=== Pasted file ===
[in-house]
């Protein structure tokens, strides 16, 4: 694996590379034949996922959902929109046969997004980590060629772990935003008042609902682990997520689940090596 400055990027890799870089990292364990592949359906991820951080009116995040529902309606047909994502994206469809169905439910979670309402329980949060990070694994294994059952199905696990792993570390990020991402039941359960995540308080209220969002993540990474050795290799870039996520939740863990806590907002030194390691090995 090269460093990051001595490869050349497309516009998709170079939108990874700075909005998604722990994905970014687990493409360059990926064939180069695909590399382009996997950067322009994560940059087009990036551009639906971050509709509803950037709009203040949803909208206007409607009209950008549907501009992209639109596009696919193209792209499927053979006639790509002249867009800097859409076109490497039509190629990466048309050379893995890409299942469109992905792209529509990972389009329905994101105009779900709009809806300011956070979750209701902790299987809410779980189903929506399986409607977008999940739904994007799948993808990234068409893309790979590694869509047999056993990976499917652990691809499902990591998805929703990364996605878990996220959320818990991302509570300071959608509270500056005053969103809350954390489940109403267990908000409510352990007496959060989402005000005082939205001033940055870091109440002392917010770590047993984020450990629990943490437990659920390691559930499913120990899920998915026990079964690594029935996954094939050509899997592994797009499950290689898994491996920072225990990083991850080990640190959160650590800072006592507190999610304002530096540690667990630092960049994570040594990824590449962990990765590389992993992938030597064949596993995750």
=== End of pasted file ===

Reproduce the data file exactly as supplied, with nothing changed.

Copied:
[in-house]
């Protein structure tokens, strides 16, 4: 694996590379034949996922959902929109046969997004980590060629772990935003008042609902682990997520689940090596 400055990027890799870089990292364990592949359906991820951080009116995040529902309606047909994502994206469809169905439910979670309402329980949060990070694994294994059952199905696990792993570390990020991402039941359960995540308080209220969002993540990474050795290799870039996520939740863990806590907002030194390691090995 090269460093990051001595490869050349497309516009998709170079939108990874700075909005998604722990994905970014687990493409360059990926064939180069695909590399382009996997950067322009994560940059087009990036551009639906971050509709509803950037709009203040949803909208206007409607009209950008549907501009992209639109596009696919193209792209499927053979006639790509002249867009800097859409076109490497039509190629990466048309050379893995890409299942469109992905792209529509990972389009329905994101105009779900709009809806300011956070979750209701902790299987809410779980189903929506399986409607977008999940739904994007799948993808990234068409893309790979590694869509047999056993990976499917652990691809499902990591998805929703990364996605878990996220959320818990991302509570300071959608509270500056005053969103809350954390489940109403267990908000409510352990007496959060989402005000005082939205001033940055870091109440002392917010770590047993984020450990629990943490437990659920390691559930499913120990899920998915026990079964690594029935996954094939050509899997592994797009499950290689898994491996920072225990990083991850080990640190959160650590800072006592507190999610304002530096540690667990630092960049994570040594990824590449962990990765590389992993992938030597064949596993995750």